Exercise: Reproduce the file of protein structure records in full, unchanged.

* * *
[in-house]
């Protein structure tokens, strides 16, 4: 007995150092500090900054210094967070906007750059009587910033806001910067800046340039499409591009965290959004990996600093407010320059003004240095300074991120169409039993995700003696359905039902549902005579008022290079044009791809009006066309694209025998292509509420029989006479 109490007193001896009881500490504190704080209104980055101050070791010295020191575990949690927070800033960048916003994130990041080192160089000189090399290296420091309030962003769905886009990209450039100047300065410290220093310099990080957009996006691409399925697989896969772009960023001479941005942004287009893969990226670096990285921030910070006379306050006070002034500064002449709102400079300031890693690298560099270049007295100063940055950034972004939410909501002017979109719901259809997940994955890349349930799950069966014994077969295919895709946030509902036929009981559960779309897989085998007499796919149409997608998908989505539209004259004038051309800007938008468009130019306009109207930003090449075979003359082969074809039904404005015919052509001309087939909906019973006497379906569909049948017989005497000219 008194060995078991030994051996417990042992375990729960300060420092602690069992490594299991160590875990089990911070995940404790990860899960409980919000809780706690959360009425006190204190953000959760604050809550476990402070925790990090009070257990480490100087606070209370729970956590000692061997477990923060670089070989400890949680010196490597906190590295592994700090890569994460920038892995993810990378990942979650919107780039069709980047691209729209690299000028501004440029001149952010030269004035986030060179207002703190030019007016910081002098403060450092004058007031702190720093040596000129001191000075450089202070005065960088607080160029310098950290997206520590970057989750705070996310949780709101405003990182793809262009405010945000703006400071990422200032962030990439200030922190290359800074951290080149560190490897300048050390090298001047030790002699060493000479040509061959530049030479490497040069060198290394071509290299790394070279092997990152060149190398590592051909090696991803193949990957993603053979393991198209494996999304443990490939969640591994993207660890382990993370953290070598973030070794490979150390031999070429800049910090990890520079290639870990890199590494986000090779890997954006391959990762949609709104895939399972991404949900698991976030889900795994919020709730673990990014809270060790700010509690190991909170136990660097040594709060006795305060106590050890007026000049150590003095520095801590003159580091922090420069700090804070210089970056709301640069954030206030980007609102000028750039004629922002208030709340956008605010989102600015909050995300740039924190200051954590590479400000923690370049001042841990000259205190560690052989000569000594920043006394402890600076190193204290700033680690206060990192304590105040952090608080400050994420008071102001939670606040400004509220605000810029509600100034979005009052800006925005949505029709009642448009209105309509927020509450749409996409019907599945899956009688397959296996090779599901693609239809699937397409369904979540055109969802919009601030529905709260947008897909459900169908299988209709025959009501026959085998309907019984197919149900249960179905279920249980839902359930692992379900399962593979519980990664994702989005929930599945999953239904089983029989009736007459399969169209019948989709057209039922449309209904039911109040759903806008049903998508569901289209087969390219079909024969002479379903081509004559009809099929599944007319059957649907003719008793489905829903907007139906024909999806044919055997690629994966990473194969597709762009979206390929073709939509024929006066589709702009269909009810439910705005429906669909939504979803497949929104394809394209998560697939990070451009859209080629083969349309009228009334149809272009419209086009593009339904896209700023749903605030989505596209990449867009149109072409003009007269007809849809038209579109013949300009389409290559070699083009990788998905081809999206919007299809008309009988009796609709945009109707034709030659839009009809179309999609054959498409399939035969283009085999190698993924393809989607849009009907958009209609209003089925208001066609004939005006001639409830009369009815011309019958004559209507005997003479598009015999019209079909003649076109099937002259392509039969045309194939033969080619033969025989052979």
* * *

[in-house]
């Protein structure tokens, strides 16, 4: 007995150092500090900054210094967070906007750059009587910033806001910067800046340039499409591009965290959004990996600093407010320059003004240095300074991120169409039993995700003696359905039902549902005579008022290079044009791809009006066309694209025998292509509420029989006479 109490007193001896009881500490504190704080209104980055101050070791010295020191575990949690927070800033960048916003994130990041080192160089000189090399290296420091309030962003769905886009990209450039100047300065410290220093310099990080957009996006691409399925697989896969772009960023001479941005942004287009893969990226670096990285921030910070006379306050006070002034500064002449709102400079300031890693690298560099270049007295100063940055950034972004939410909501002017979109719901259809997940994955890349349930799950069966014994077969295919895709946030509902036929009981559960779309897989085998007499796919149409997608998908989505539209004259004038051309800007938008468009130019306009109207930003090449075979003359082969074809039904404005015919052509001309087939909906019973006497379906569909049948017989005497000219 008194060995078991030994051996417990042992375990729960300060420092602690069992490594299991160590875990089990911070995940404790990860899960409980919000809780706690959360009425006190204190953000959760604050809550476990402070925790990090009070257990480490100087606070209370729970956590000692061997477990923060670089070989400890949680010196490597906190590295592994700090890569994460920038892995993810990378990942979650919107780039069709980047691209729209690299000028501004440029001149952010030269004035986030060179207002703190030019007016910081002098403060450092004058007031702190720093040596000129001191000075450089202070005065960088607080160029310098950290997206520590970057989750705070996310949780709101405003990182793809262009405010945000703006400071990422200032962030990439200030922190290359800074951290080149560190490897300048050390090298001047030790002699060493000479040509061959530049030479490497040069060198290394071509290299790394070279092997990152060149190398590592051909090696991803193949990957993603053979393991198209494996999304443990490939969640591994993207660890382990993370953290070598973030070794490979150390031999070429800049910090990890520079290639870990890199590494986000090779890997954006391959990762949609709104895939399972991404949900698991976030889900795994919020709730673990990014809270060790700010509690190991909170136990660097040594709060006795305060106590050890007026000049150590003095520095801590003159580091922090420069700090804070210089970056709301640069954030206030980007609102000028750039004629922002208030709340956008605010989102600015909050995300740039924190200051954590590479400000923690370049001042841990000259205190560690052989000569000594920043006394402890600076190193204290700033680690206060990192304590105040952090608080400050994420008071102001939670606040400004509220605000810029509600100034979005009052800006925005949505029709009642448009209105309509927020509450749409996409019907599945899956009688397959296996090779599901693609239809699937397409369904979540055109969802919009601030529905709260947008897909459900169908299988209709025959009501026959085998309907019984197919149900249960179905279920249980839902359930692992379900399962593979519980990664994702989005929930599945999953239904089983029989009736007459399969169209019948989709057209039922449309209904039911109040759903806008049903998508569901289209087969390219079909024969002479379903081509004559009809099929599944007319059957649907003719008793489905829903907007139906024909999806044919055997690629994966990473194969597709762009979206390929073709939509024929006066589709702009269909009810439910705005429906669909939504979803497949929104394809394209998560697939990070451009859209080629083969349309009228009334149809272009419209086009593009339904896209700023749903605030989505596209990449867009149109072409003009007269007809849809038209579109013949300009389409290559070699083009990788998905081809999206919007299809008309009988009796609709945009109707034709030659839009009809179309999609054959498409399939035969283009085999190698993924393809989607849009009907958009209609209003089925208001066609004939005006001639409830009369009815011309019958004559209507005997003479598009015999019209079909003649076109099937002259392509039969045309194939033969080619033969025989052979």